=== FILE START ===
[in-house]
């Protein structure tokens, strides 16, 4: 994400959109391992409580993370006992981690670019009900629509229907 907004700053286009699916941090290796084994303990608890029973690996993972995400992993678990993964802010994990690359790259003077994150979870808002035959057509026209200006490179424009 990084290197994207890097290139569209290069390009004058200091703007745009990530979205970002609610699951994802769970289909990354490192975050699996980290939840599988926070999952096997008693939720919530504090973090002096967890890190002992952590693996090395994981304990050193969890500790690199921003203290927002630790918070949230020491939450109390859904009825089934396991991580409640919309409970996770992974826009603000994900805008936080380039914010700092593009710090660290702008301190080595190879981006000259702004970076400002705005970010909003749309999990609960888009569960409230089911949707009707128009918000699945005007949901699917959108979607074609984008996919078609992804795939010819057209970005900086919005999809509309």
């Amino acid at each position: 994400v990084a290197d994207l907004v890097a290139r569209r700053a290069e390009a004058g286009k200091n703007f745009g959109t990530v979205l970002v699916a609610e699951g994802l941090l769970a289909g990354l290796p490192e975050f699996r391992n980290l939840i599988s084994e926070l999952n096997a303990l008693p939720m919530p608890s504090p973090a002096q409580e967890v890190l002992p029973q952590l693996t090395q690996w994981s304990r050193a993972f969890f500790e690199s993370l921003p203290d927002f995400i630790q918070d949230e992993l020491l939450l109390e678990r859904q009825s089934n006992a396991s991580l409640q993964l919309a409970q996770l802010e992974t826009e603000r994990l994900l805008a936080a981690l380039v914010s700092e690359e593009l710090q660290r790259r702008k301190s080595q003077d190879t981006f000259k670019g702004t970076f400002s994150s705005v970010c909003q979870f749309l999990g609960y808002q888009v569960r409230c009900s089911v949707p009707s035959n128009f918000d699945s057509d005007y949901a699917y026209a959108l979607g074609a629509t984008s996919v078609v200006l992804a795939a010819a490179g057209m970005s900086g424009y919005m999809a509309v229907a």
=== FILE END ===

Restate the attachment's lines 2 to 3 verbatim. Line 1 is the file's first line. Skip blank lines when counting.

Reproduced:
């Protein structure tokens, strides 16, 4: 994400959109391992409580993370006992981690670019009900629509229907 907004700053286009699916941090290796084994303990608890029973690996993972995400992993678990993964802010994990690359790259003077994150979870808002035959057509026209200006490179424009 990084290197994207890097290139569209290069390009004058200091703007745009990530979205970002609610699951994802769970289909990354490192975050699996980290939840599988926070999952096997008693939720919530504090973090002096967890890190002992952590693996090395994981304990050193969890500790690199921003203290927002630790918070949230020491939450109390859904009825089934396991991580409640919309409970996770992974826009603000994900805008936080380039914010700092593009710090660290702008301190080595190879981006000259702004970076400002705005970010909003749309999990609960888009569960409230089911949707009707128009918000699945005007949901699917959108979607074609984008996919078609992804795939010819057209970005900086919005999809509309």
């Amino acid at each position: 994400v990084a290197d994207l907004v890097a290139r569209r700053a290069e390009a004058g286009k200091n703007f745009g959109t990530v979205l970002v699916a609610e699951g994802l941090l769970a289909g990354l290796p490192e975050f699996r391992n980290l939840i599988s084994e926070l999952n096997a303990l008693p939720m919530p608890s504090p973090a002096q409580e967890v890190l002992p029973q952590l693996t090395q690996w994981s304990r050193a993972f969890f500790e690199s993370l921003p203290d927002f995400i630790q918070d949230e992993l020491l939450l109390e678990r859904q009825s089934n006992a396991s991580l409640q993964l919309a409970q996770l802010e992974t826009e603000r994990l994900l805008a936080a981690l380039v914010s700092e690359e593009l710090q660290r790259r702008k301190s080595q003077d190879t981006f000259k670019g702004t970076f400002s994150s705005v970010c909003q979870f749309l999990g609960y808002q888009v569960r409230c009900s089911v949707p009707s035959n128009f918000d699945s057509d005007y949901a699917y026209a959108l979607g074609a629509t984008s996919v078609v200006l992804a795939a010819a490179g057209m970005s900086g424009y919005m999809a509309v229907a």